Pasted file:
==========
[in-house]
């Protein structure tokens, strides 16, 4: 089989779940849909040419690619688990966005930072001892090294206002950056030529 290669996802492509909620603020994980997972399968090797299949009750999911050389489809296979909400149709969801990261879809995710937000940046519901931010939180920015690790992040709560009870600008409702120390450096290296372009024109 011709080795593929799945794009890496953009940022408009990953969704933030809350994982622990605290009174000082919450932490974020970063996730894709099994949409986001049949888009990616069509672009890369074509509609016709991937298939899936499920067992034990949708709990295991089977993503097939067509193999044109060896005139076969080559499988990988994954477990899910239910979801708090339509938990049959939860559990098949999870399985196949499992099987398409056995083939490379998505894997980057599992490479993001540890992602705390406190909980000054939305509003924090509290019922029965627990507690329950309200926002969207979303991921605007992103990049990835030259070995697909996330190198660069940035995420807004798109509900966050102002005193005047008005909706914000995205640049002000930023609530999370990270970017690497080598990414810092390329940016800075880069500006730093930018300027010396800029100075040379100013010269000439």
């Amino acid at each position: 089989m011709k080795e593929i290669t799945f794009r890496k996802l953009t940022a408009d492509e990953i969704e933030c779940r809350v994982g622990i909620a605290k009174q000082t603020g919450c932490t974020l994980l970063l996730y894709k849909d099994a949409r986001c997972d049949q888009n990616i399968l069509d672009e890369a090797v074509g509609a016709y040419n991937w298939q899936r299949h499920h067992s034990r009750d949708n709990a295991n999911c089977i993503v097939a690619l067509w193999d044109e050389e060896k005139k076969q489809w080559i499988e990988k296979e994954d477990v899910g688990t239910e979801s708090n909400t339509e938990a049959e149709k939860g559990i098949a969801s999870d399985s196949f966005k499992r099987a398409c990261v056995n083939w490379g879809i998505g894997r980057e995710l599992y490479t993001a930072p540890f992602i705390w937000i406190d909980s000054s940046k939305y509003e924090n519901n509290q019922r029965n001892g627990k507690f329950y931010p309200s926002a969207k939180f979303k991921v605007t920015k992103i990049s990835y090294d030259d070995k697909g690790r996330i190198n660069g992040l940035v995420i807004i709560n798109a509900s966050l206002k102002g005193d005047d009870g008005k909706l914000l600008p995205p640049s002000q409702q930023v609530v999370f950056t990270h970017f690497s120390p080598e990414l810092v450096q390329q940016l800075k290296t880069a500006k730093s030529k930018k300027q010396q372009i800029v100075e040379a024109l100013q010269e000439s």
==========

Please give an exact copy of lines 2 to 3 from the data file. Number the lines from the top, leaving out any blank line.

């Protein structure tokens, strides 16, 4: 089989779940849909040419690619688990966005930072001892090294206002950056030529 290669996802492509909620603020994980997972399968090797299949009750999911050389489809296979909400149709969801990261879809995710937000940046519901931010939180920015690790992040709560009870600008409702120390450096290296372009024109 011709080795593929799945794009890496953009940022408009990953969704933030809350994982622990605290009174000082919450932490974020970063996730894709099994949409986001049949888009990616069509672009890369074509509609016709991937298939899936499920067992034990949708709990295991089977993503097939067509193999044109060896005139076969080559499988990988994954477990899910239910979801708090339509938990049959939860559990098949999870399985196949499992099987398409056995083939490379998505894997980057599992490479993001540890992602705390406190909980000054939305509003924090509290019922029965627990507690329950309200926002969207979303991921605007992103990049990835030259070995697909996330190198660069940035995420807004798109509900966050102002005193005047008005909706914000995205640049002000930023609530999370990270970017690497080598990414810092390329940016800075880069500006730093930018300027010396800029100075040379100013010269000439």
């Amino acid at each position: 089989m011709k080795e593929i290669t799945f794009r890496k996802l953009t940022a408009d492509e990953i969704e933030c779940r809350v994982g622990i909620a605290k009174q000082t603020g919450c932490t974020l994980l970063l996730y894709k849909d099994a949409r986001c997972d049949q888009n990616i399968l069509d672009e890369a090797v074509g509609a016709y040419n991937w298939q899936r299949h499920h067992s034990r009750d949708n709990a295991n999911c089977i993503v097939a690619l067509w193999d044109e050389e060896k005139k076969q489809w080559i499988e990988k296979e994954d477990v899910g688990t239910e979801s708090n909400t339509e938990a049959e149709k939860g559990i098949a969801s999870d399985s196949f966005k499992r099987a398409c990261v056995n083939w490379g879809i998505g894997r980057e995710l599992y490479t993001a930072p540890f992602i705390w937000i406190d909980s000054s940046k939305y509003e924090n519901n509290q019922r029965n001892g627990k507690f329950y931010p309200s926002a969207k939180f979303k991921v605007t920015k992103i990049s990835y090294d030259d070995k697909g690790r996330i190198n660069g992040l940035v995420i807004i709560n798109a509900s966050l206002k102002g005193d005047d009870g008005k909706l914000l600008p995205p640049s002000q409702q930023v609530v999370f950056t990270h970017f690497s120390p080598e990414l810092v450096q390329q940016l800075k290296t880069a500006k730093s030529k930018k300027q010396q372009i800029v100075e040379a024109l100013q010269e000439s």